- Review Price: £57.00
LiteOn is a company that manufactures a lot of optical drives. In fact, if you’re been a PC user for a while, there’s a good chance that you’ve had a LiteOn drive in one of your systems, even if it hasn’t said LiteOn on the front. You see, LiteOn makes optical drives for a lot of other manufacturers and they will brand it with their own name, thus saving themselves the development and manufacturing headaches. But LiteOn does also produce optical drives branded with it’s own name, just like this one – the SOHW 832S.
I was first promised this drive at the same time that I was promised the NEC ND2510A, but whereas the NEC drive turned up as promised, this LiteOn unit took the scenic route to the TrustedReviews office. In fact, the 832S took so long to make the journey here that a newer drive is already available, but we’ll talk about that a little later.
The reason that I was originally keen to see this drive from LiteOn was because it was one of the first dual layer drives on the market. Now of course, most manufacturers have dual layer units available, but the 832S is still on sale, so it’s still worth looking at.
One thing that may attract potential buyers to the LiteOn is that it’s a very small unit. Looking at it in profile you can tell that it’s not as deep as the average optical drive. This makes it particularly attractive to anyone building a small form factor system, where there might not be a great deal of room inside the case. Other than the physical dimensions, there isn’t anything too special about how the 832S looks. What is made clear is the fact that LiteOn builds drives for other manufacturers, since the only LiteOn branding on the front fascia is a www.liteon.com sticker.
The front of the disc tray proudly displays the DVD+R DL logo, along with logos for DVD+R/RW, DVD-R/RW and CD-R/RW. Below the tray you’ll find a single eject button, an indicator light, a manual eject hole, a headphone socket and a volume wheel. Headphone sockets and volume wheels are becoming very rare on optical drives. This is mainly because there’s no need to put a CD in the drive to listen to it anymore – most PC users will put a CD in the drive once, rip it to the hard disk and then listen to it from there. Also, the fact that so many PC cases hide the optical drives behind doors or flaps, makes plugging your headphones into them reasonably difficult. That said, it’s a feature that this LiteOn has that many other DVD writers don’t have.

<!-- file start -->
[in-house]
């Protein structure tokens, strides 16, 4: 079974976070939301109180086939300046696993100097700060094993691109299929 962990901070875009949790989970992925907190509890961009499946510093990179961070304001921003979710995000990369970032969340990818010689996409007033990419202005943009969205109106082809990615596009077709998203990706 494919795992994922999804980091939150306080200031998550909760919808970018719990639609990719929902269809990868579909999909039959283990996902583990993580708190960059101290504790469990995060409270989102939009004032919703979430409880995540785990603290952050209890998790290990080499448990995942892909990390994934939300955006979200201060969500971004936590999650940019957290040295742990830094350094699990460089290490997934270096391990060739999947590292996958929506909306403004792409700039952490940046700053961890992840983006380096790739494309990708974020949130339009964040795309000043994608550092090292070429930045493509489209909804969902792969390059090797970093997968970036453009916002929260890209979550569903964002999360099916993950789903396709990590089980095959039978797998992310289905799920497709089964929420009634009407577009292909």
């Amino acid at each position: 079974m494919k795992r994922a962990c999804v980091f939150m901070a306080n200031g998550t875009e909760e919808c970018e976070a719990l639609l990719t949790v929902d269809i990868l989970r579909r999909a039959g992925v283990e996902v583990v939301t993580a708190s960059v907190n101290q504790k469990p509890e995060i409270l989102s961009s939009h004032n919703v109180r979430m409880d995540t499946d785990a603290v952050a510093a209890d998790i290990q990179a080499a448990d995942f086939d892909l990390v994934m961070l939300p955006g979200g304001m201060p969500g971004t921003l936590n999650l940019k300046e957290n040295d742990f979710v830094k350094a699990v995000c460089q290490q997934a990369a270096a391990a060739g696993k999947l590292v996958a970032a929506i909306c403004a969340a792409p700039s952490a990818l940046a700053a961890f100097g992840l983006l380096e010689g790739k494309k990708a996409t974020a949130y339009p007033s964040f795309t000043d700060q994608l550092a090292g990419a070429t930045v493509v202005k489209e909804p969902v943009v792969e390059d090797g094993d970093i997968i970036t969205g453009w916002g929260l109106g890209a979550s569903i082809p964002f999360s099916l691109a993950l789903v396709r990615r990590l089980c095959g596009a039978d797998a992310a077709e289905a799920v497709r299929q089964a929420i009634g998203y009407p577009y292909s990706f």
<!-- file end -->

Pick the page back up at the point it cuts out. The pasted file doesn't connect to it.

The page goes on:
Looking at the specs, the 832S will write to DVD+R DL at 2.4-speed, DVD+R/-R at eight-speed. DVD+RW/-RW at four-speed, CD-R at 40-speed and CD-RW at 24-speed. These are pretty healthy specs, and the fast CD burning capability means that there is little need to have more than one optical drive in your system – again a big advantage to the small form factor user. That said, I was surprised to find that the 832S refused to burn Verbatim branded DVD+R media at eight-speed when I took the drive out of the box. The fastest I could get the drive to write was four-speed, even though the retail box had eight-speed branding all over it. However, a quick bit of web surfing turned up a new firmware for the LiteOn, and sure enough it was happy to burn both DVD+R and DVD-R at eight speed after the upgrade.
Of course, as I’ve mentioned, there is already a 12-speed DVD+R LiteOn drive available, so although the specs of the 832S are good, they’ve already been superseded by another LiteOn drive, not to mention the LG GSA-4120B that I reviewed a couple of weeks ago. Now, even though I have still not managed to get my hands on any 12-speed DVD+R media, it’s clear from the burn times turned in by the LG, that the 12-speed ability does improve performance across the board.
Looking at the DVD+R results, the LiteOn took eight minutes 54 seconds to write the 4.3GB MPEG2 file compared with seven minutes 35 seconds on the LG. Performing the same test using DVD-R media produced a result of nine minutes 15 seconds on the LiteOn, with the LG turning in a time of only seven minutes 53 seconds. When burning rewritable media the LiteOn held its own against the LG, with neither drive really pulling ahead of the other.
When it came to DVD+R Dual Layer performance, the LG proved to be a little faster once again. But when you’re waiting over three quarters of an hour for a disc to burn, a difference of less than a minute doesn’t really amount to very much. Hopefully we won’t be waiting too much longer for four-speed DVD+R DL drives to arrive. If you burn a lot of CD media, you’ll be happy with the LiteOn’s performance. It managed to beat the LG in the CD-R tests, but the LG pulled back when using CD-RW media.
Nestling inside the LiteOn retail box you’ll find the drive, an audio cable, a set of mounting screws and a copy of Nero OEM suite. The lack of an IDE cable is always a disappointment as the last thing that a potential user wants is to get the drive home and realise that there’s no spare IDE cable inside their PC. The box said that there should have been some blank media inside, but since it looks like this drive has been around a bit, the media was long gone.
So, the LiteOn SOHW-832S is a decent enough dual layer DVD writer with reasonable performance. With a price of £57.31 inc VAT it’s not exactly overpriced, but you can buy an OEM version of the LG GSA-4120B for only a couple of Pounds more and then you’re getting better performance and DVD-RAM compatibility.
The LiteOn SOHW-832S hasn’t been around that long, but it’s already looking a bit long in the tooth. This isn’t a criticism of this drive, more an observation of how fast the DVD writer market is moving. Considering the price and performance, I’d definitely go for the LG GSA-4120B instead.
All tests were performed using Verbatim branded media. To find out more about Verbatim media click here.
Score in detail